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I have a batch file,


but it stops at the end of bat1

any clues?

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possible duplicate of How to run multiple bat files within a bat file –  paxdiablo May 28 '13 at 6:53

4 Answers 4

up vote 24 down vote accepted

Use call:

call bat1.cmd
call bat2.cmd

By default, when you just run a batch file from another one controll will not pass back to the calling one. That's why you need to use call.

Basically, if you have a batch like this:

@echo off
echo Foo
echo Bar

then it will only output


If you write it like

@echo off
echo Foo
call batch2.cmd
echo Bar

however, it will output


because after batch2 terminates, program control is passed back to your original batch file.

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second example identical to first, but I got the point. Works perfectly –  Nick Jan 15 '10 at 13:00
I think the second example is missing a "call." –  Gary van der Merwe Jan 15 '10 at 13:01
Thanks Gary. Damn those copy and paste errors. Fixed. –  Joey Jan 15 '10 at 13:23

Something else to look for:

I had a similar issue where I was calling multiple batch files using the call command but it did not pass back the control to the original .bat file.

I found out that I had an exit command at the end of the batch file which closed the DOS window before going back to the original .bat file and finishing the commands there.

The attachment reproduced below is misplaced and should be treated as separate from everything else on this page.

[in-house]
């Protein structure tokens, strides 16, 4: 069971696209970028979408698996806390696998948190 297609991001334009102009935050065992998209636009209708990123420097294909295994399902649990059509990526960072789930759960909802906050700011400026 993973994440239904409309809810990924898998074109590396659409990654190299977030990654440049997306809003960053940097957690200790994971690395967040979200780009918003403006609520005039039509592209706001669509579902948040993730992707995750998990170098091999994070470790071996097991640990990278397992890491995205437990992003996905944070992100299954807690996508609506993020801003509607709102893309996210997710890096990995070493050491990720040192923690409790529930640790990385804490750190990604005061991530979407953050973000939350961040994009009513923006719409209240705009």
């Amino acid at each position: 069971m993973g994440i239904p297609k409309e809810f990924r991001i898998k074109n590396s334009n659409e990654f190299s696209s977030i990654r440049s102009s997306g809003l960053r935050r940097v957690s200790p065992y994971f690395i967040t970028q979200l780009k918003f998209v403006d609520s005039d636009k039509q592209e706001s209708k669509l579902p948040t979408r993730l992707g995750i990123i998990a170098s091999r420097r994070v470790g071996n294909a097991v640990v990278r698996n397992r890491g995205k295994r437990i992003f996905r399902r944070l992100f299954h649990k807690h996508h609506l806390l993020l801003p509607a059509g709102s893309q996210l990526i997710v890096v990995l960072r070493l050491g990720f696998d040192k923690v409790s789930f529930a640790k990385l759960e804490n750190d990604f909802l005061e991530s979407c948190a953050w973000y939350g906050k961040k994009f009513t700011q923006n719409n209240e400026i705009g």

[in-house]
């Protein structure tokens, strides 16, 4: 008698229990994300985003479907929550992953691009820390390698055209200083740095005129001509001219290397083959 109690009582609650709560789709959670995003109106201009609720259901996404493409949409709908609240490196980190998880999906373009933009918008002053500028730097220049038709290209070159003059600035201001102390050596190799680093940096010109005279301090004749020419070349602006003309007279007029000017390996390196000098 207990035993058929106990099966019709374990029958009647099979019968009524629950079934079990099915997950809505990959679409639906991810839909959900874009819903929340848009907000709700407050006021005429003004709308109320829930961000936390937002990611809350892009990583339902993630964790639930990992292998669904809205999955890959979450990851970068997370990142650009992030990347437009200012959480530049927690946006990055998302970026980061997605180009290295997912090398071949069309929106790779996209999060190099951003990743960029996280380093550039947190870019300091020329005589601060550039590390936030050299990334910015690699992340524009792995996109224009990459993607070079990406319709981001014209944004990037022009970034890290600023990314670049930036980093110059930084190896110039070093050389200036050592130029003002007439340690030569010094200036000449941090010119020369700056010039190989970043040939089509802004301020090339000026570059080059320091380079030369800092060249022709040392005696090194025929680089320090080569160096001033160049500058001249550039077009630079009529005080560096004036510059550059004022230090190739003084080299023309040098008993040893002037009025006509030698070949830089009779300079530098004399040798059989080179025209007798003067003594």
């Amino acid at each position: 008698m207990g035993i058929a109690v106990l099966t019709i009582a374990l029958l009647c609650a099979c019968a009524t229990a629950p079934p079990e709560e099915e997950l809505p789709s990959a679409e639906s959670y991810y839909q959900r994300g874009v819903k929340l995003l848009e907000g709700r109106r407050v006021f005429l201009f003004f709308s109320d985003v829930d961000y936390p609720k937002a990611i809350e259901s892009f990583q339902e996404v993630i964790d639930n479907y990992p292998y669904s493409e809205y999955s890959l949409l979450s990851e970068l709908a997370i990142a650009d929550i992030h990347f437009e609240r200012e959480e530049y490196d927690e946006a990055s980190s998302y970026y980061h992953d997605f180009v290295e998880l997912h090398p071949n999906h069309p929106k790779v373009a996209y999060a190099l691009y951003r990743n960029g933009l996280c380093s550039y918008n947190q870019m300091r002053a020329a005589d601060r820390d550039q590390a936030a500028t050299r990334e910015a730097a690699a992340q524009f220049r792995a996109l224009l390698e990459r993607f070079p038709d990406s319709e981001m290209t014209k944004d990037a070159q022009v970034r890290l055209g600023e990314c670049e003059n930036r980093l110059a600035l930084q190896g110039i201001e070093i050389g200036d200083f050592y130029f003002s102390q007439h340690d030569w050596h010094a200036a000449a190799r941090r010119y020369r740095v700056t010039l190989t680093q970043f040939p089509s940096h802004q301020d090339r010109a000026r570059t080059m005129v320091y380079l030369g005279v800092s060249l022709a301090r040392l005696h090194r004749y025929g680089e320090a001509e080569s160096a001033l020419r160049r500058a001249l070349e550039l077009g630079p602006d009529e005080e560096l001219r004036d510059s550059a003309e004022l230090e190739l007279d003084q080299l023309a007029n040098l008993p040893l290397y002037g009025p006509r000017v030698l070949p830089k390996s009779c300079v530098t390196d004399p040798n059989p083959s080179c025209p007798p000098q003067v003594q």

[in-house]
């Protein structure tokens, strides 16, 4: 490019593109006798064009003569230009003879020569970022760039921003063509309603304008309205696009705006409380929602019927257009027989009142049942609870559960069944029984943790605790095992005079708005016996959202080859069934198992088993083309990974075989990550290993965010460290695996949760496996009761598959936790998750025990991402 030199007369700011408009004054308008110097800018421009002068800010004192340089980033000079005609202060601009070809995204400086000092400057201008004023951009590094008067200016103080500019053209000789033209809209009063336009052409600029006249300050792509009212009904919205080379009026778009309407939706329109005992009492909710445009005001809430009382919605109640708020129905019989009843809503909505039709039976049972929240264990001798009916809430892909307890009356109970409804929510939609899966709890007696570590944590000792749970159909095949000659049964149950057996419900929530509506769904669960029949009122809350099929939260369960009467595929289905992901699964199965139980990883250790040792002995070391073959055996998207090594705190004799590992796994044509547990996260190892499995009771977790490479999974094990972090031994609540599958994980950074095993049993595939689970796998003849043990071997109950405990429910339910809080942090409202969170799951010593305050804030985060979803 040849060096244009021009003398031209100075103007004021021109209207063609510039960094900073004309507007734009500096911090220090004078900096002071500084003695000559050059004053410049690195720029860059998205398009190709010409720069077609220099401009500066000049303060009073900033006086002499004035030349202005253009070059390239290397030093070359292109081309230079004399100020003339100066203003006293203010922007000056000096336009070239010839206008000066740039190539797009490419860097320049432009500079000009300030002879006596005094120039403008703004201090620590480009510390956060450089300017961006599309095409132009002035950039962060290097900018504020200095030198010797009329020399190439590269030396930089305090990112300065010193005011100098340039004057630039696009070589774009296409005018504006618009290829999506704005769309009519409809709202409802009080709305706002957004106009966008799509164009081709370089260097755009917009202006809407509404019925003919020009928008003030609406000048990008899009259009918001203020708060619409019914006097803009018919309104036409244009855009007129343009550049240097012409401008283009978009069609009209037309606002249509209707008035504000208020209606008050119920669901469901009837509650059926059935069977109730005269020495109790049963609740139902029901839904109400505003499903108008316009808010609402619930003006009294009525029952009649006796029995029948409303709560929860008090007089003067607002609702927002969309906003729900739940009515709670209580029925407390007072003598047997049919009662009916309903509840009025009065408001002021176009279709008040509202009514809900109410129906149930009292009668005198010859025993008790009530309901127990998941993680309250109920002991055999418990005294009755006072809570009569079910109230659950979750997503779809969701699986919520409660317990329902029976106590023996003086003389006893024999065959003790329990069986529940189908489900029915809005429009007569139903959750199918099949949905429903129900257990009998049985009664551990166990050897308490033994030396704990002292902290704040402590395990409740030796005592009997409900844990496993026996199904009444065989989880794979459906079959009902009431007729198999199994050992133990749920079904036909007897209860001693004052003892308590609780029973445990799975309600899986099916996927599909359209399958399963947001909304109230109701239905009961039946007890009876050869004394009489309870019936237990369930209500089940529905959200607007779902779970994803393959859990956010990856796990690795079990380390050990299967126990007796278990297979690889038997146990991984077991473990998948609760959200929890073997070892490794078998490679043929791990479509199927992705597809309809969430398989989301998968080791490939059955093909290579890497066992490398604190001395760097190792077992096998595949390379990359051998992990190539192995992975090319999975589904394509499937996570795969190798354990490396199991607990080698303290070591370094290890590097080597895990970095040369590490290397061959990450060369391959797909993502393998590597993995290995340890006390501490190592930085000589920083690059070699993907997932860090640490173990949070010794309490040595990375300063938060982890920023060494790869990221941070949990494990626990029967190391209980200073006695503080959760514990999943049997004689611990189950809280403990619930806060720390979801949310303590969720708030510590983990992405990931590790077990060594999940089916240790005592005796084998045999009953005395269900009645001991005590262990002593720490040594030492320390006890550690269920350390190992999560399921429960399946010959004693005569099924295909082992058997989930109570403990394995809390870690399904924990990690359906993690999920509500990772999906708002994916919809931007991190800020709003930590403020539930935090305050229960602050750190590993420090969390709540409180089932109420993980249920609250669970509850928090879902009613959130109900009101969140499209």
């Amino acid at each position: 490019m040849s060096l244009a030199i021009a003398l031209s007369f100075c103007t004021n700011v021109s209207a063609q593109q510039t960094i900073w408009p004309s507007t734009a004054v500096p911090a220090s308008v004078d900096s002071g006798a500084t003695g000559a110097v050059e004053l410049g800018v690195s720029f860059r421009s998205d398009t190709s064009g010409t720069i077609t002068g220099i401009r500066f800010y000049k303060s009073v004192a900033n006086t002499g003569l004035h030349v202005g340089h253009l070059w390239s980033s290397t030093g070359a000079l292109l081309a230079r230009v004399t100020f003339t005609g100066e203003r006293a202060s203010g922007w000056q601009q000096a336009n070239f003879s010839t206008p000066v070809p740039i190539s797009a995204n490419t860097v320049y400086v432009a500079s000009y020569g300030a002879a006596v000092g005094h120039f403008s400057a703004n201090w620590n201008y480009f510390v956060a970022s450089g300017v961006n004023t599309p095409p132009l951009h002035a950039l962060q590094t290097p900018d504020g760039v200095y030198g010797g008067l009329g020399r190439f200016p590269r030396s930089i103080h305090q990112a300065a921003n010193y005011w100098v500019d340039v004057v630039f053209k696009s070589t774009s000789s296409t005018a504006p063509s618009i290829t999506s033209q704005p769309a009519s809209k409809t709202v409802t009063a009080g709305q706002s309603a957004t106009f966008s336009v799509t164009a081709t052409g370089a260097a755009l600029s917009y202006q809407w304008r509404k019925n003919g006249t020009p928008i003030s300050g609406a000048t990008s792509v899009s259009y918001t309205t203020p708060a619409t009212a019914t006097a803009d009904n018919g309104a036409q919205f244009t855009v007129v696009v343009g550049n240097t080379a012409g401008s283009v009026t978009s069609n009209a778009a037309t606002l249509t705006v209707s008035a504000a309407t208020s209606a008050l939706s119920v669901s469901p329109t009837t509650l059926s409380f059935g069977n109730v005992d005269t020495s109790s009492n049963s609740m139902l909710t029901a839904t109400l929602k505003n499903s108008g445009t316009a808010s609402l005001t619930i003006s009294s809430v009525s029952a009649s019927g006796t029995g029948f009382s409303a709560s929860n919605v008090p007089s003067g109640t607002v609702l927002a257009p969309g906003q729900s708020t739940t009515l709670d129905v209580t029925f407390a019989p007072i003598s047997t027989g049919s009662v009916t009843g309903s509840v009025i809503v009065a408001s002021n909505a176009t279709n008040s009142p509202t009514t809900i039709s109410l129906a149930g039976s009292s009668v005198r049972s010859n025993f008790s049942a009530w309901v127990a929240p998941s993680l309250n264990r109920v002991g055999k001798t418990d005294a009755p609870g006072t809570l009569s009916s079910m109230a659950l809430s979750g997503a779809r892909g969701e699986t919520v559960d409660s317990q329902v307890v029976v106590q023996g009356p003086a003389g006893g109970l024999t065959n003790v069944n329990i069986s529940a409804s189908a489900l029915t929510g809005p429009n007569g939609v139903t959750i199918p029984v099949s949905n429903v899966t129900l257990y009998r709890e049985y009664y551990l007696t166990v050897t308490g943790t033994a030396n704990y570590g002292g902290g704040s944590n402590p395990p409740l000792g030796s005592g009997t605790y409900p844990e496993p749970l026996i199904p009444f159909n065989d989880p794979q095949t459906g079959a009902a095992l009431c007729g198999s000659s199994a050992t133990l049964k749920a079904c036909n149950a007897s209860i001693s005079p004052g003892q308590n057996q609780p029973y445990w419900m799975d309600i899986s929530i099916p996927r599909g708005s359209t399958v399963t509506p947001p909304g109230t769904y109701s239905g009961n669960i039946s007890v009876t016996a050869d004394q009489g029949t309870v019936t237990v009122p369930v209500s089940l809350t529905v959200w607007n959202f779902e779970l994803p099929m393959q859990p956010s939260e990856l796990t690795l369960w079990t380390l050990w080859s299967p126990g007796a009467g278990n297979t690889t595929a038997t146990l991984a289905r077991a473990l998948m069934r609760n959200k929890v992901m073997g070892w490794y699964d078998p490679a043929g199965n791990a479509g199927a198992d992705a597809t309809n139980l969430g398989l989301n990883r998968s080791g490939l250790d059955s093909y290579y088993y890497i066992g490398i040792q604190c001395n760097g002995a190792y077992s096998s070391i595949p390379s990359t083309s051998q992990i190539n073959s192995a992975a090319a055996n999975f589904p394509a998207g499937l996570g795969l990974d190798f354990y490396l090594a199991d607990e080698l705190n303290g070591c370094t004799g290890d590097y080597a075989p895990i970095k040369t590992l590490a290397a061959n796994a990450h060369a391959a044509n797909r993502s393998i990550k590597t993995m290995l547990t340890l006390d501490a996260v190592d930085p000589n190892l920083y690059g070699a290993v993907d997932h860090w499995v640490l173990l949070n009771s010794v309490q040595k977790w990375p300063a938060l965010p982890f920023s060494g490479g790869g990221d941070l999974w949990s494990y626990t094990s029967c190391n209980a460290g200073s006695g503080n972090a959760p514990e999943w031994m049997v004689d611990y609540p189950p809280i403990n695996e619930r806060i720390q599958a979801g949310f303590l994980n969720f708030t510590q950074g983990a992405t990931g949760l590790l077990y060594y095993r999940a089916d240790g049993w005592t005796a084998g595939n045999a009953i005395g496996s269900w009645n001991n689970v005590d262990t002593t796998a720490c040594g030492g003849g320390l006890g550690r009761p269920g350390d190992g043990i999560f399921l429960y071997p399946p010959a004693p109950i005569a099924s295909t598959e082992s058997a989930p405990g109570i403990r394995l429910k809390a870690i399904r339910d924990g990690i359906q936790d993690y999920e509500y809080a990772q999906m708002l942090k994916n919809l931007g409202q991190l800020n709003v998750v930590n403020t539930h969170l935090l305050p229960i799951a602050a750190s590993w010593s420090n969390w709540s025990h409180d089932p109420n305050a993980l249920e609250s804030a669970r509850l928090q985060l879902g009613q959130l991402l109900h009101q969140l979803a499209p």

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In order to run the multiple .exe files in one go, firstly you need to create .bat file and then add all of your .exe files as below:

  D:\Data\Feed.exe Books.xml
  D:\Data\Feed.exe Mobile.xml
  D:\Data\Feed.exe Clothes.xml

And then save as something.bat then give it a run with cmd.

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This can happen if bat1.bat stops abnormally (other than just running to the end, like calling exit) and you can work around this by using a fresh cmd.exe to run each bat file:

start /b /wait bat1.bat
start /b /wait bat2.bat

You could omit it for the last one if there won't follow commands in you bat file.

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No, it also happens if the batch terminates normally. Using start here is overkill, though. And you need an extra exit at the end of the sub-batches to kill the cmd process that is spawned. Otherwise you find yourself on a new console after the first batch ran. –  Joey Jan 15 '10 at 12:41

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